It is now 12 months since the catastrophic tsunami hit Japan.
It was on that day 12 months ago that we took our sons to the beach for the weekend. We often go to the beach in March (and here we are again, same time, same place). We arrived after dinner that Friday evening, picked up our keys for our cabin from the envelope in the mail box at the reception of the caravan park. The reception area was closed and there were a number of people looking for their envelopes in the mail box.
I began to unpack for the weekend in our cabin by the edge of the sea. My unpacking did not last long. Before we had left Canberra, Jorge had heard that there had been an earthquake off the coast of Japan but we had not listened to the radio during our drive to the coast (about two hours). He turned on the television almost as soon as we entered the cabin.
There it was. The tsunami. I have been in a tsunami but I had never seen one before. I did not see the tsunami in Samoa. I did not see it coming. I did not know what it looked like. And here it was before me. Now, I knew what a tsunami looked like. The footage was brutal and shocking. I imagined the people running, as we ran, from the tsunami. I knew they would not make it. I know how hard it is to run from such a force which devours everything in its path. It is a monster with teeth as one of my sons once described it.
The broadcast said that a tsunami warning had been issued for the entire Pacific Ocean basin including Australia. We were on the Australian east coast. I wanted to leave. I told Jorge that I wanted to leave. He said we should watch and see. Jordi and Omar were terrified. They stared at the television saying that they did not want to be in another tsunami. They did not want to die in a tsunami.
Jorge tried to occupy them by suggesting that they go to the children’s park. Jordi went with him but Omar sat next to me on the lounge, eyes glued to the television screen. Jorge and Jordi were not away long. It was too hard for them to pretend that they weren’t scared.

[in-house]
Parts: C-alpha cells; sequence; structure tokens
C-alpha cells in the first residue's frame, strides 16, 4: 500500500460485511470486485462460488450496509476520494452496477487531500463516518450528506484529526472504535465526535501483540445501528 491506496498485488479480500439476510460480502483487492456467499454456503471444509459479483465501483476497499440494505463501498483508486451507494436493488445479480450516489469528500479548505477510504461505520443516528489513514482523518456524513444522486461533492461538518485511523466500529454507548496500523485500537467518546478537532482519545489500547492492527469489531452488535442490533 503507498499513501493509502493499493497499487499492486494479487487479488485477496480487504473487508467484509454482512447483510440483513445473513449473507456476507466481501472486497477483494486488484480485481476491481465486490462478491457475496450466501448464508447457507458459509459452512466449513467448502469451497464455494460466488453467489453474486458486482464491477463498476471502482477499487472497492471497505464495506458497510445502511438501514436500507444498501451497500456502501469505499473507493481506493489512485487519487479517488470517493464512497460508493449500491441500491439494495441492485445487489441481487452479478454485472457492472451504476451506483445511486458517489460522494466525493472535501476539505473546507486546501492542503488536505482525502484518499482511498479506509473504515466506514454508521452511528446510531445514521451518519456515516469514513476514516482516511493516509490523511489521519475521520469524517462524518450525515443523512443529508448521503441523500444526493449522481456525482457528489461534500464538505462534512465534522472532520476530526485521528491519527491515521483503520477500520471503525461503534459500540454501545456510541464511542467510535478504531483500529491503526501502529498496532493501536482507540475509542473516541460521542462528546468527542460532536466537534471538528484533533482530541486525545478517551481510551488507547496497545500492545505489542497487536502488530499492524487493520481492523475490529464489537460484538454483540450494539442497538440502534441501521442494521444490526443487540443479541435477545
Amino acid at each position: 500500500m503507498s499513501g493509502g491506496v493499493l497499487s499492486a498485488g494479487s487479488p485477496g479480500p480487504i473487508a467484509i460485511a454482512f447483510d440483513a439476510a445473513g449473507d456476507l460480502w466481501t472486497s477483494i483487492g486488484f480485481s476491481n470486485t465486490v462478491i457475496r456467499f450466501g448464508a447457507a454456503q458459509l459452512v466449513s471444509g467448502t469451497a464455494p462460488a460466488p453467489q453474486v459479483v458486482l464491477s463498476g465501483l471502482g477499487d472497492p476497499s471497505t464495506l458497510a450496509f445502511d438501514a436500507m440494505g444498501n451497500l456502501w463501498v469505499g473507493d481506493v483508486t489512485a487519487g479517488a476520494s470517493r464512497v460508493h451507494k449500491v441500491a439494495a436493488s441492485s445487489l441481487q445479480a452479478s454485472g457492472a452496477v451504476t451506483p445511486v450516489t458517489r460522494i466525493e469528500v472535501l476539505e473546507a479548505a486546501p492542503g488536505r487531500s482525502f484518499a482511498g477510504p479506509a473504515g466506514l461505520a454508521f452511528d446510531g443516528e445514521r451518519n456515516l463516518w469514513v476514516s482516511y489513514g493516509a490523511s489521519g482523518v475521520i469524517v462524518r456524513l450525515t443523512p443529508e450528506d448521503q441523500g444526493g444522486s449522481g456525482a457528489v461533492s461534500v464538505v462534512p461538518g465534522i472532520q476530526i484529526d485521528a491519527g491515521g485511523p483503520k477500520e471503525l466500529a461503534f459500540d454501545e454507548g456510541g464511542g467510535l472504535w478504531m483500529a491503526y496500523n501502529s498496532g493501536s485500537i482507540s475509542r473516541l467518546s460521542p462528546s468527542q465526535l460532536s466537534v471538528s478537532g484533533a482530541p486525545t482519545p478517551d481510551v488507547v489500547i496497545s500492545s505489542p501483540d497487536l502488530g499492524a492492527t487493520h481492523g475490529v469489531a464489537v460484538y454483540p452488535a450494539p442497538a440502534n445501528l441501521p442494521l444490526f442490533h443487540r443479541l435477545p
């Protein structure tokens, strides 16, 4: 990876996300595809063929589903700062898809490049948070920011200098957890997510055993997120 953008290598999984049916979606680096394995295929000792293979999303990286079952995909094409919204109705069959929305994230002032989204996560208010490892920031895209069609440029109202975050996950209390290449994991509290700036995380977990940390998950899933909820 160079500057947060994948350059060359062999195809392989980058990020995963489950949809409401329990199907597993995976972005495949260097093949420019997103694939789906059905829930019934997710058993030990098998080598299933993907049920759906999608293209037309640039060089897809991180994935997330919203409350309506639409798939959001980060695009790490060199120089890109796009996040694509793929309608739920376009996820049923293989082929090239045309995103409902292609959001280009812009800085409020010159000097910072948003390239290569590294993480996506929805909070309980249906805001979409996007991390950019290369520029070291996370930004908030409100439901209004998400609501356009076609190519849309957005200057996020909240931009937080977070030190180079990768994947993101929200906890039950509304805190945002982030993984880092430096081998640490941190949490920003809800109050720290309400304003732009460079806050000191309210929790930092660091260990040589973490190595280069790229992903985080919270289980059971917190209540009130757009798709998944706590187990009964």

The reception was closed. How would someone tell us to leave? Did they have a warning system? There was no warning system in Samoa. I wasn’t confident that there would be one on this beach either. I had this desire to get in the car and drive as far from the beach as possible.
We managed to calm the boys down, bathe them, read to them and put them to bed. Jorge and I watched the television. Finally, the tsunami warning was lifted for the southern Pacific. Jorge did not sleep until 1am.
The next morning, the boys woke to say that there had been no tsunami. No fear. No panic. No shock.
We went to reception to book the tennis courts for later in the day. All I wanted to ask was what would they have done if the caravan park had had to be evacuated? How would they have told us when the reception centre was closed and there was no one around?
No one else in that caravan park would have been concerned about the tsunami warning. No one else would have experienced what we had experienced in a tsunami. They would have eaten their dinner, watched the images and chatted about how awful it looked but at the same time mesmerised by the incredible power of the water.
Now I know, and many people know, what a tsunami looks like and what force and devastation it unleashes. At least, people will not ask me whether my daughter could swim because I saw no swimming in Japan, or in Samoa.
As we drove to get some groceries from the local corner shop, I heard an interview on the radio. A woman had been holding her daughter’s hand and had lost her. A woman like me who will have to live for the rest of her life without her daughter, knowing that she had not been able to hang onto her hand; knowing that you are powerless in the face of such force. I am certain that woman suffers the same as I do and I am certain she will never ‘recover’ from such an event. I will think of her today; for the past 52 weeks of her life. It is now 127 weeks since the Samoan tsunami.